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British Industrial History

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Mansfield and Pinxton Railway

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1877. Pinxton Wharf.

The Mansfield and Pinxton Railway was an early horse-drawn railway company constructed in 1819 to transport coal between Mansfield and the head of the Pinxton branch of the Cromford Canal and thence by the Erewash Valley and the Trent to Leicester.

For many years, as in other parts of the country, Nottinghamshire quarry owners and miners had built wagonways to transport heavy goods. As larger projects were proposed, usually where the terrain made canal building impracticable, outside investment was required. Railway promoters became required to justify their plans and their likely viability before Parliament, as had been the case with canal building. Thus the Mansfield and Pinxton became the first railway in the East Midlands to be incorporated by Act of Parliament, in 1817.

Although the idea of the railway was mooted in 1811 there was considerable delay while a decision was taken as to what form it should take. Wagonways had developed into steel plateways, for which Benjamin Outram of the Butterley Co had gained considerable expertise. His partner, William Jessop, had however, pioneered the use of fish-bellied iron edge rails on the earlier Charnwood Forest Canal. In the end, his son Josias, as engineer, used the latter.

1819 The first load of coal arrived in Mansfield on April 13, 1819 and was taken to the marketplace to be ceremoniously burnt. Costing less than £25,000 to build, its original purpose had been to carry stone and lime from Mansfield, but it soon proved its worth carrying coal. It facilitated the opening of a number of new pits, for which branches were provided, along with a branch to the Butterley Co's works at Codnor Park. Another important cargo was moulding sand from Mansfield. Although, in the long term the railway would bring prosperity to Mansfield, it initially caused a great deal of distress to the horse dealers and wagon masters, many of whom lost their livelihood.

1832 a coach was introduced each Thursday (the market day) for second and third class passengers from the Boat Inn at Pinxton Wharf.

1832 Lack of transport had for a century put the Leicestershire miners at a disadvantage, but in 1832, they opened the Leicester and Swannington Railway. The Nottinghamshire miners, therefore proposed extending the M & P.R. via the Erewash Valley, to Leicester, but found it difficult to raise finance, being still well-served by the canal network. Meanwhile there were a number of ambitious railways schemes in the air. In the early 1830s the M & P.R. had been approached by the proposed London Northern Railway, and in 1833 another abortive venture, the Midland Grand Junction Railway, proposed to take it over. The M & P.R. owners therefore decided to promote a connection between Nottingham, Leicester and Derby, to be called the Midland Counties Railway.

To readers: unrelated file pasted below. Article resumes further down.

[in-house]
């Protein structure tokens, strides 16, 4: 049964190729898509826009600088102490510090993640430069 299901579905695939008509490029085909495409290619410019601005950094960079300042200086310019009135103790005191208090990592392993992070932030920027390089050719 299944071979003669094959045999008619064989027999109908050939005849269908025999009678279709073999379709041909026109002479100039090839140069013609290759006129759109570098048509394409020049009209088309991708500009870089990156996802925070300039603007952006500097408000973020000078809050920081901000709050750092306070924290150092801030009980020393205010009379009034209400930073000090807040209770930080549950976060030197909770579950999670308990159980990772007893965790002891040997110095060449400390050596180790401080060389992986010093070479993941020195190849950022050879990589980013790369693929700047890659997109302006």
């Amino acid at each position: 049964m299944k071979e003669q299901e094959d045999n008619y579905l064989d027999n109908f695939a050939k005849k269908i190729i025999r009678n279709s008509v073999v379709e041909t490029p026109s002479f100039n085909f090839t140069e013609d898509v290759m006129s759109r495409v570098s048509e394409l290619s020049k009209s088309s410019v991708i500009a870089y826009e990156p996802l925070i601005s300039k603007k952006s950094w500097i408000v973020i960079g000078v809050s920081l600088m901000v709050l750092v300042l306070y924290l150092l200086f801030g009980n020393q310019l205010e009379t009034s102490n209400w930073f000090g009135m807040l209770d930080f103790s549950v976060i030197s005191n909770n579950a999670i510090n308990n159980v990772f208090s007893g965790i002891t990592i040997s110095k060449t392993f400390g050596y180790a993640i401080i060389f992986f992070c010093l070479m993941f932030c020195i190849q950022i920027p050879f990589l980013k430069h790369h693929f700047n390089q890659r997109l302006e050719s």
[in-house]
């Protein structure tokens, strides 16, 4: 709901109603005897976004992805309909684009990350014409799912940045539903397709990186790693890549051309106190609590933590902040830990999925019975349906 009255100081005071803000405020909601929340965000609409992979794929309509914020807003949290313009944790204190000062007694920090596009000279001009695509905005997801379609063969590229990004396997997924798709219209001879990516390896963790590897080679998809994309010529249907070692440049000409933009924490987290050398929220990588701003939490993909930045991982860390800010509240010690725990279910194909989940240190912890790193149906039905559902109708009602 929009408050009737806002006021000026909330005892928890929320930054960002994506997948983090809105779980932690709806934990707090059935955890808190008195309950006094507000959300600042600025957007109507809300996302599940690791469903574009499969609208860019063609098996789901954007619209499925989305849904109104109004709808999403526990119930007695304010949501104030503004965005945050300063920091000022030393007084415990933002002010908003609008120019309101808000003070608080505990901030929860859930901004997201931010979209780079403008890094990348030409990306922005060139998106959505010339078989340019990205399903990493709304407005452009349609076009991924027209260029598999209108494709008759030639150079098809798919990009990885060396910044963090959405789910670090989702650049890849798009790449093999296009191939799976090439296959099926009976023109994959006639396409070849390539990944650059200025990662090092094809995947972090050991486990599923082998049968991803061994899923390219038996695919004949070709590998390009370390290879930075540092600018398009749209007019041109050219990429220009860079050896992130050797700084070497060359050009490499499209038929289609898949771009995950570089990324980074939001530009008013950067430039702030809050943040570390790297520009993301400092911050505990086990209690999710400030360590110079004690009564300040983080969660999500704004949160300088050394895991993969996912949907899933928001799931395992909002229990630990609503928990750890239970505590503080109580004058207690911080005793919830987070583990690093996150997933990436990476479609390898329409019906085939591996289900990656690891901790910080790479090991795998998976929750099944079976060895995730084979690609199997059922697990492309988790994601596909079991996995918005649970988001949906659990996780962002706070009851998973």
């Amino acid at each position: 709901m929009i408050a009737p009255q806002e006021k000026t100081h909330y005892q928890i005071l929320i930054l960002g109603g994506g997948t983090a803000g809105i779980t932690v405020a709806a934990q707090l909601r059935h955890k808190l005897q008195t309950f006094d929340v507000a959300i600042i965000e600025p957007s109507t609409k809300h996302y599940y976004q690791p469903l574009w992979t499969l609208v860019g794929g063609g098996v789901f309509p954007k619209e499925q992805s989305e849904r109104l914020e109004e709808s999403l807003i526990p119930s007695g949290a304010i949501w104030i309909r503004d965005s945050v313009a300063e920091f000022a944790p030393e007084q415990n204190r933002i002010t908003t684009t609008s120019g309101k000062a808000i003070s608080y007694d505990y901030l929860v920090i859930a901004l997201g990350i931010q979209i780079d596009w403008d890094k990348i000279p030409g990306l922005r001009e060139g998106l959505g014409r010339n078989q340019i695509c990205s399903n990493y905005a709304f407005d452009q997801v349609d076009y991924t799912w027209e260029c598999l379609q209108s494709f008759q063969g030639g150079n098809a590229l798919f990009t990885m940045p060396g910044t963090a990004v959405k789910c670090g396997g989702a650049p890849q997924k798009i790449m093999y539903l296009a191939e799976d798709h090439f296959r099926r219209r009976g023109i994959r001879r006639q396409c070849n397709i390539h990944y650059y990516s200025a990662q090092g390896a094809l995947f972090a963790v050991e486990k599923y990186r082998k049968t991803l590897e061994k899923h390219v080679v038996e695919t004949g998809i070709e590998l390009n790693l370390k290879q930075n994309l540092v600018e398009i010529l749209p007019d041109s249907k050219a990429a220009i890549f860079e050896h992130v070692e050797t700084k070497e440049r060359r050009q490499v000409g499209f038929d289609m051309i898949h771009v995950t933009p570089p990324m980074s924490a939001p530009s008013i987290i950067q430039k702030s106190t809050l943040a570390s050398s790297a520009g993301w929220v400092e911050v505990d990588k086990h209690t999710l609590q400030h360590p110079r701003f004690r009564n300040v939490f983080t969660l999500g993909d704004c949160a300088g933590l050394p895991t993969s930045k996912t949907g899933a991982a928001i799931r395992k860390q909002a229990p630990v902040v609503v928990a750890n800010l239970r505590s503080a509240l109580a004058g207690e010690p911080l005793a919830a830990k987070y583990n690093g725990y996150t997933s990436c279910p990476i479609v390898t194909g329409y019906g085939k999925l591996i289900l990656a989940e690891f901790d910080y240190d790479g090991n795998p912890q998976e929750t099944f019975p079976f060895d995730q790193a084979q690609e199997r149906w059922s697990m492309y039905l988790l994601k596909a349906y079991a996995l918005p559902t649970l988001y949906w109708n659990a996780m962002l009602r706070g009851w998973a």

Investment was still very slow, until finance was obtained from Lancashire and Yorkshire financiers. They, however, were deeply committed to the North Midland Railway and refused to finance the connection to the M & P.R., particularly an associated proposal to extend to Chesterfield. Accordingly, the Midland Counties Railway was built without the connection to the M & P.R.

1847 The line was finally taken over by the newly-formed Midland Railway in 1847. However railway technology had moved on and the track needed to be relaid. In 1847 a line was built from Long Eaton to Pye Bridge, near Ironville. Another line was built in 1848 from Nottingham to Kirkby, with the Midland providing a horse-drawn coach from there to Mansfield, since the old rails were not strong enough for a steam locomotive. In 1849 the line was relaid from Mansfield and extended to Pye Bridge.

Several parts of the old lines had been winding with gentle gradients for the horses, which also had a braking effect in the downward direction with the wheel flanges pressing against the rails. Most of these curves were realigned and there were one or two changes in succeeding years. Most notably in 1871 a deviation was made which avoided Jessup's Kings Mill Viaduct and in 1892 a deviation to join the line from Nottingham south of Kirkby-in-Ashfield involving a gradient of 1 in 45.

Much of the line still exists, though with the contraction of the coal industry at the end of the twentieth century it sees little traffic. Mansfield station was closed in 1965 but remained standing and was restored as a Grade 2 listed building to serve the Robin Hood Line in 2001.

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